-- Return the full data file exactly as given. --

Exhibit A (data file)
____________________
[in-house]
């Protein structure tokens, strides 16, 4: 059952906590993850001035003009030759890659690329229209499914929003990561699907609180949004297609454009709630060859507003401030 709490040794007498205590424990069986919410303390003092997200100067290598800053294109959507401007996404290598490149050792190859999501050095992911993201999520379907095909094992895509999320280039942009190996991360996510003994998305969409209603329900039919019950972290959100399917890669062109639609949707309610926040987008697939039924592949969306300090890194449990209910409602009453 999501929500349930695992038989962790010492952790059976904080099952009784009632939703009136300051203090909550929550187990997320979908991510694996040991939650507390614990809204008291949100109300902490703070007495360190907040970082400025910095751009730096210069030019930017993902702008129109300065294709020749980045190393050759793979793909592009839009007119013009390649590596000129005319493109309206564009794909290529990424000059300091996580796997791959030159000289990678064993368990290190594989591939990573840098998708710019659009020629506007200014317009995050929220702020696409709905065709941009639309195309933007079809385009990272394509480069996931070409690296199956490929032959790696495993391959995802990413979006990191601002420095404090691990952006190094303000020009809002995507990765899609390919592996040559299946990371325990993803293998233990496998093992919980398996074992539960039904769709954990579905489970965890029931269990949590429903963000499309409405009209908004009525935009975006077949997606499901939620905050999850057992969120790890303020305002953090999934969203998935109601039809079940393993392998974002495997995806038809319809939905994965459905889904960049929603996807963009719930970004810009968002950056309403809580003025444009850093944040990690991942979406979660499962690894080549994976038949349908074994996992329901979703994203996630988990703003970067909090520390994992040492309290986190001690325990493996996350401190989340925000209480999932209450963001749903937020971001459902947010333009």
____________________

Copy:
[in-house]
């Protein structure tokens, strides 16, 4: 059952906590993850001035003009030759890659690329229209499914929003990561699907609180949004297609454009709630060859507003401030 709490040794007498205590424990069986919410303390003092997200100067290598800053294109959507401007996404290598490149050792190859999501050095992911993201999520379907095909094992895509999320280039942009190996991360996510003994998305969409209603329900039919019950972290959100399917890669062109639609949707309610926040987008697939039924592949969306300090890194449990209910409602009453 999501929500349930695992038989962790010492952790059976904080099952009784009632939703009136300051203090909550929550187990997320979908991510694996040991939650507390614990809204008291949100109300902490703070007495360190907040970082400025910095751009730096210069030019930017993902702008129109300065294709020749980045190393050759793979793909592009839009007119013009390649590596000129005319493109309206564009794909290529990424000059300091996580796997791959030159000289990678064993368990290190594989591939990573840098998708710019659009020629506007200014317009995050929220702020696409709905065709941009639309195309933007079809385009990272394509480069996931070409690296199956490929032959790696495993391959995802990413979006990191601002420095404090691990952006190094303000020009809002995507990765899609390919592996040559299946990371325990993803293998233990496998093992919980398996074992539960039904769709954990579905489970965890029931269990949590429903963000499309409405009209908004009525935009975006077949997606499901939620905050999850057992969120790890303020305002953090999934969203998935109601039809079940393993392998974002495997995806038809319809939905994965459905889904960049929603996807963009719930970004810009968002950056309403809580003025444009850093944040990690991942979406979660499962690894080549994976038949349908074994996992329901979703994203996630988990703003970067909090520390994992040492309290986190001690325990493996996350401190989340925000209480999932209450963001749903937020971001459902947010333009």